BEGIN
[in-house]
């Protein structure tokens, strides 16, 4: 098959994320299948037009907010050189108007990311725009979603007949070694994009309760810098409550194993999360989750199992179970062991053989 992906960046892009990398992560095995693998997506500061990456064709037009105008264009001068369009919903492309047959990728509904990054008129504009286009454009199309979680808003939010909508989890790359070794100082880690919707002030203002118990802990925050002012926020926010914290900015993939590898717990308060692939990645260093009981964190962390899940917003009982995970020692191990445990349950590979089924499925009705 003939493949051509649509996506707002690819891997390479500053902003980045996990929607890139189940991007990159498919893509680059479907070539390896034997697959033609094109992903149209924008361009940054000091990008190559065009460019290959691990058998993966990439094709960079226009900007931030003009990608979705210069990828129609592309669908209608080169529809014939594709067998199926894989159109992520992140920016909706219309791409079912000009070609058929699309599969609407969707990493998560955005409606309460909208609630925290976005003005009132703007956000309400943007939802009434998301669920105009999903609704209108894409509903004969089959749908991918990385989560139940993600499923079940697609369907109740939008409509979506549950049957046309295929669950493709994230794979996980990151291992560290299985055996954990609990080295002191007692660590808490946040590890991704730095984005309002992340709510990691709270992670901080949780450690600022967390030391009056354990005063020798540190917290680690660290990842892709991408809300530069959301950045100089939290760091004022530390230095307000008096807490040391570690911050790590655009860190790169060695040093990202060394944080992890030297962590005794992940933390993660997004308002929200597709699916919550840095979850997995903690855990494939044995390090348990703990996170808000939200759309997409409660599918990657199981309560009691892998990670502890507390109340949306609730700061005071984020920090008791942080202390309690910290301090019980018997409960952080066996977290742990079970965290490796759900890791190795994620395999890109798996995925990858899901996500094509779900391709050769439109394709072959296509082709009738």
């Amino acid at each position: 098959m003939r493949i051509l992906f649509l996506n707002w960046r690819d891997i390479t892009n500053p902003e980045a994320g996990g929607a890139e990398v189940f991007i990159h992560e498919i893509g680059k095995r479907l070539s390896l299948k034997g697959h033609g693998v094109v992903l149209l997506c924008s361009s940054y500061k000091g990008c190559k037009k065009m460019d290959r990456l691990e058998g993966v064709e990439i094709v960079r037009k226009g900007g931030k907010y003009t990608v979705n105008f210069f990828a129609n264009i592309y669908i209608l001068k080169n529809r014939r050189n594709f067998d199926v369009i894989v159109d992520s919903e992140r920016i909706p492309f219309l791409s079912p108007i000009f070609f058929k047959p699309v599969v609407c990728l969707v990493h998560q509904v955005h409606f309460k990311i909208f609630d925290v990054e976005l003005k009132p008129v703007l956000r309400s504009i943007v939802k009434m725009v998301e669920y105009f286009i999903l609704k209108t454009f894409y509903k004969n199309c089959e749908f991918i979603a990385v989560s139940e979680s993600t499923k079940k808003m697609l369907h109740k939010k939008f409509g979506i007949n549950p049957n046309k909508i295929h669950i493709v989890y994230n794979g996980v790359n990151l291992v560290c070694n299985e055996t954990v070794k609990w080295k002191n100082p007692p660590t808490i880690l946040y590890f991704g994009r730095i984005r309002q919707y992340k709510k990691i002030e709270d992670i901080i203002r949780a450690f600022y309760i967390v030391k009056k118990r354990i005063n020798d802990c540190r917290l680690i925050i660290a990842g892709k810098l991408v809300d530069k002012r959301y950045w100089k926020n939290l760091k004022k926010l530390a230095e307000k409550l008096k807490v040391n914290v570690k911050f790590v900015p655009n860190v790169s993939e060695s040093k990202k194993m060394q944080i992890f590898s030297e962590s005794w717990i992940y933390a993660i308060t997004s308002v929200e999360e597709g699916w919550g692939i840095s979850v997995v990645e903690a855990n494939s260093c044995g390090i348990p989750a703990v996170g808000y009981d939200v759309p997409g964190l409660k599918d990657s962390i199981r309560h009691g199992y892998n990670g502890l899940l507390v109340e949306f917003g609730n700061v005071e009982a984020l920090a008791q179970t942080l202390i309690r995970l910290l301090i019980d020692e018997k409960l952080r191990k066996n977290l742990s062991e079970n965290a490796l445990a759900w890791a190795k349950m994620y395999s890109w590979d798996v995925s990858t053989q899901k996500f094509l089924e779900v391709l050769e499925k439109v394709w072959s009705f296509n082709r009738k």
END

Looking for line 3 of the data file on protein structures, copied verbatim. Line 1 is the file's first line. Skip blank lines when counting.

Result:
């Amino acid at each position: 098959m003939r493949i051509l992906f649509l996506n707002w960046r690819d891997i390479t892009n500053p902003e980045a994320g996990g929607a890139e990398v189940f991007i990159h992560e498919i893509g680059k095995r479907l070539s390896l299948k034997g697959h033609g693998v094109v992903l149209l997506c924008s361009s940054y500061k000091g990008c190559k037009k065009m460019d290959r990456l691990e058998g993966v064709e990439i094709v960079r037009k226009g900007g931030k907010y003009t990608v979705n105008f210069f990828a129609n264009i592309y669908i209608l001068k080169n529809r014939r050189n594709f067998d199926v369009i894989v159109d992520s919903e992140r920016i909706p492309f219309l791409s079912p108007i000009f070609f058929k047959p699309v599969v609407c990728l969707v990493h998560q509904v955005h409606f309460k990311i909208f609630d925290v990054e976005l003005k009132p008129v703007l956000r309400s504009i943007v939802k009434m725009v998301e669920y105009f286009i999903l609704k209108t454009f894409y509903k004969n199309c089959e749908f991918i979603a990385v989560s139940e979680s993600t499923k079940k808003m697609l369907h109740k939010k939008f409509g979506i007949n549950p049957n046309k909508i295929h669950i493709v989890y994230n794979g996980v790359n990151l291992v560290c070694n299985e055996t954990v070794k609990w080295k002191n100082p007692p660590t808490i880690l946040y590890f991704g994009r730095i984005r309002q919707y992340k709510k990691i002030e709270d992670i901080i203002r949780a450690f600022y309760i967390v030391k009056k118990r354990i005063n020798d802990c540190r917290l680690i925050i660290a990842g892709k810098l991408v809300d530069k002012r959301y950045w100089k926020n939290l760091k004022k926010l530390a230095e307000k409550l008096k807490v040391n914290v570690k911050f790590v900015p655009n860190v790169s993939e060695s040093k990202k194993m060394q944080i992890f590898s030297e962590s005794w717990i992940y933390a993660i308060t997004s308002v929200e999360e597709g699916w919550g692939i840095s979850v997995v990645e903690a855990n494939s260093c044995g390090i348990p989750a703990v996170g808000y009981d939200v759309p997409g964190l409660k599918d990657s962390i199981r309560h009691g199992y892998n990670g502890l899940l507390v109340e949306f917003g609730n700061v005071e009982a984020l920090a008791q179970t942080l202390i309690r995970l910290l301090i019980d020692e018997k409960l952080r191990k066996n977290l742990s062991e079970n965290a490796l445990a759900w890791a190795k349950m994620y395999s890109w590979d798996v995925s990858t053989q899901k996500f094509l089924e779900v391709l050769e499925k439109v394709w072959s009705f296509n082709r009738k």